Russia's Mercury Retail bets on ultra-convenience format to win food shoppers, boost growth

Russia's Mercury Retail bets on ultra-convenience format to win food shoppers, boost growth
Mercury Retail has been around since the 1990s serving a high-end customer base then and now the middle classes. While many go online, Mercury is focused on an ultra-convenience store format as it continues expansion of what is already Russia's third-largest store-network by sales. / wiki
By Ben Aris in Berlin September 30, 2021

Mercury Retail Group, the owner of Russia's Red & White and Bristol food chains, is focusing on its ultra-convenience store format as it continues expansion of what is already Russia's third-largest store-network by sales.  

Having sold its Dixy chain of larger outlets to Magnit for RUB97bn (about $1.3bn) earlier this year, Mercury is focusing on developing stores in just one format. Ultra-convenience – characterised by small stores in residential areas with a limited assortment and low prices – is already a RUB1.8 trillion market and is the fastest-growing segment of the Russian food retail market, with sales forecast to triple by 2025 to account for as much as a quarter of the market, according to InfoLine.  

Annual sales at Red & White and Bristol chains rose on average by 34% in 2017-2020, more than twice the rates of their larger competitors X5 Retail Group and Magnit, according to a September report by InfoLine. The chains were about twice as profitable as Russia’s biggest food retailers in the first six months of the year, according to the researcher.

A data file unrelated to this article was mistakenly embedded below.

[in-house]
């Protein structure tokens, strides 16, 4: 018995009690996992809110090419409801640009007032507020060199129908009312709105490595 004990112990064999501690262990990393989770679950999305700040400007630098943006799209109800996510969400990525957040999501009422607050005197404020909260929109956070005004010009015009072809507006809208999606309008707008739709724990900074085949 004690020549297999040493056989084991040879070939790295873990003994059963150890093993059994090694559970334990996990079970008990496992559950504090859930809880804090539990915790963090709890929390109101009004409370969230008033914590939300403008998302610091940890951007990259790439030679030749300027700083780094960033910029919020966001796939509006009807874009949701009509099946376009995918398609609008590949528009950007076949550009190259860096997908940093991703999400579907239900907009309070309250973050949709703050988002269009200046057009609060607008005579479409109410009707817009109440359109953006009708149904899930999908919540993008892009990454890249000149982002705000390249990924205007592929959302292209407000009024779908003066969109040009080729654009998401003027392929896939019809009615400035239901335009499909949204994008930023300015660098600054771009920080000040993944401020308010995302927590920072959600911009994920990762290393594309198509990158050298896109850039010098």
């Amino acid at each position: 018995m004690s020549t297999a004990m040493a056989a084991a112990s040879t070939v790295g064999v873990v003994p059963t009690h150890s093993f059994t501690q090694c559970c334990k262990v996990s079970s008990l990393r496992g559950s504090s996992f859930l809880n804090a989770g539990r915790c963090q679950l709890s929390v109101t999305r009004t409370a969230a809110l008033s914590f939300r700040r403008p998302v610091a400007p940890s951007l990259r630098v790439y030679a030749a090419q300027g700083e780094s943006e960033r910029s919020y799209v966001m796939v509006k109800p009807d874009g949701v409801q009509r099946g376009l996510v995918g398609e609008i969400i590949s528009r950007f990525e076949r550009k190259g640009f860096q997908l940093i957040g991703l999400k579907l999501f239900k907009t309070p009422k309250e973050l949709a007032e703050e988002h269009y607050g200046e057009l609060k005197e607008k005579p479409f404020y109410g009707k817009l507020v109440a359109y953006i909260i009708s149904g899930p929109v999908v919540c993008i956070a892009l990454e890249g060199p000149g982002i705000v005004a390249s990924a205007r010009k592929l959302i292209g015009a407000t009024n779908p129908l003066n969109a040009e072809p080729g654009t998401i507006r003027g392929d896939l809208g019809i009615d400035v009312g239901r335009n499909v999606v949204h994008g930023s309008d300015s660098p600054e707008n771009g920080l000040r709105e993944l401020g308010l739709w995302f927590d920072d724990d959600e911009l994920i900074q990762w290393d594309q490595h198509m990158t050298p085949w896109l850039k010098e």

“The most efficient retailer is the one who offers a limited assortment, like Aldi does in Europe,” Red & White founder Sergey Studennikov said in an interview with Bloomberg in October 2018. “Having too many items to choose from raises costs that are ultimately passed on to consumers.”

Now Mercury Retail favours comparison of its stores with those of the Polish food retailer Dino, because of its rapid store openings and strong revenue growth. Mercury opened 770 outlets in the first six months of the year, boosting revenue by 27% to RUB330bn ($4.5bn), with like-for-like (LfL)sales jumping by 20%. For comparison, the Polish chain opened 150 outlets over the period, with revenue jumping 28% to PLN6bn ($1.5bn) and LfL sales rising 9.5%.   

Bloomberg News recently reported that Mercury is planning an initial public offering (IPO) as part of its growth story and may go public as early as this year, seeking a valuation of as much as $20bn. If so, it would follow that of Fix Price earlier this year among industry peers. The Russian dollar store operator in March conducted the largest Russian retail IPO ever, raising $1.8bn and listing shares in Moscow and London. The transaction valued Fix Price, which pioneered the dollar store format in Russia, at about $8.3bn.

Mercury already has triple the store numbers of Fix Price at about 13,500, compared with Fix Price’s 4,585 as of the end of the first half of this year. While the dollar store format offers primarily non-food goods such as personal care products and children’s toys at a number of low price points, Mercury’s major product categories – everyday consumables including alcohol, in which it is Russia’s largest retailer – give it a potentially much broader market to target.